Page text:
Studies of the mummified Ukok ‘princess’ – named after the permafrost plateau in the Altai Mountains where her remains were found – have already brought extraordinary advances in our understanding of the rich and ingenious Pazyryk culture.
The tattoos on her skin are works of great skill and artistry, while her fashion and beauty secrets – from items found in her burial chamber which even included a ‘cosmetics bag’ – allow her impressive looks to be recreated more than two millennia after her death.
Now Siberian scientists have discerned more about the likely circumstances of her demise, but also of her life, use of cannabis, and why she was regarded as a woman of singular importance to her mountain people.
Her use of drugs to cope with the symptoms of her illnesses evidently gave her ‘an altered state of mind’, leading her kinsmen to the belief that she could communicate with the spirits, the experts believe.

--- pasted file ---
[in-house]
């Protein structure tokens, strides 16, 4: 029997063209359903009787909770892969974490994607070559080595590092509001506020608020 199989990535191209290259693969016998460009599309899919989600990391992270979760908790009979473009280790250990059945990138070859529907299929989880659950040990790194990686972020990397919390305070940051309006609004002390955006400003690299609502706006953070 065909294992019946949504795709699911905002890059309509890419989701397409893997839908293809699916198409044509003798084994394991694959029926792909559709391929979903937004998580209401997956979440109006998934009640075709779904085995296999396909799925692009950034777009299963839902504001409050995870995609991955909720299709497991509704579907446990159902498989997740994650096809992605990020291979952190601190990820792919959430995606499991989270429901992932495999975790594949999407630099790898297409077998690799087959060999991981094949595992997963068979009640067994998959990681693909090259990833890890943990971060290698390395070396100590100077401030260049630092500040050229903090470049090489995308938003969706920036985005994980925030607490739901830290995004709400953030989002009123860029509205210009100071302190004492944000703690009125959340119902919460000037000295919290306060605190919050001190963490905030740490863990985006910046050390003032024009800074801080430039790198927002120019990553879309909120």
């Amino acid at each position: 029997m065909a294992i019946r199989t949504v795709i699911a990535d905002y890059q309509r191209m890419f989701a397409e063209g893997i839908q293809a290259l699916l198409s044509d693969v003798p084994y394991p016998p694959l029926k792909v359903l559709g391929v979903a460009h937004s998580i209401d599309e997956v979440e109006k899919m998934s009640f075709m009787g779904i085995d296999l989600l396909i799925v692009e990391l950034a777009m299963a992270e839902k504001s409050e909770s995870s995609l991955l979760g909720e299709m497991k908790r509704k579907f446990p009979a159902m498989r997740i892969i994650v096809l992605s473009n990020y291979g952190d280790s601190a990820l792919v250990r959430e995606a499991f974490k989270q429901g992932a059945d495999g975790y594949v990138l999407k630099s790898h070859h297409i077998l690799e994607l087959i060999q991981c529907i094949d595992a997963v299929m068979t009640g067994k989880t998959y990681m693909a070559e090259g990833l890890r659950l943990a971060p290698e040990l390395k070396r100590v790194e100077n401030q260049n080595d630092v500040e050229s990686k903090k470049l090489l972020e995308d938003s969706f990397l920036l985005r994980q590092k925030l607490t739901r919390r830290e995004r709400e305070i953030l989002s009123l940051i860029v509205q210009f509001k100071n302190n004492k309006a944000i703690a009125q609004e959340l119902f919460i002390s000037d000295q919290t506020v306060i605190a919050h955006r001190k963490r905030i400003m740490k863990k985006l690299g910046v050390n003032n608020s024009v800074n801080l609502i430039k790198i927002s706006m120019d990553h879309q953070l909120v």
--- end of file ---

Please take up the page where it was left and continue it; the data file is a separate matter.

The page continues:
The MRI, conducted in Novosibirsk by eminent academics Andrey Letyagin and Andrey Savelov, showed that the ‘princess’ suffered from osteomyelitis, an infection of the bone or bone marrow, from childhood or adolescence.
Close to the end of her life, she was afflicted, too, by injuries consistent with a fall from a horse: but the experts also discovered something far more significant.
‘When she was a little over 20 years old, she became ill with another serious disease – breast cancer. It painfully destroyed her’ over perhaps five years, said a summary of the medical findings in ‘Science First Hand’ journal by archeologist Professor Natalia Polosmak, who first found these remarkable human remains in 1993.
[Source: Siberian Times]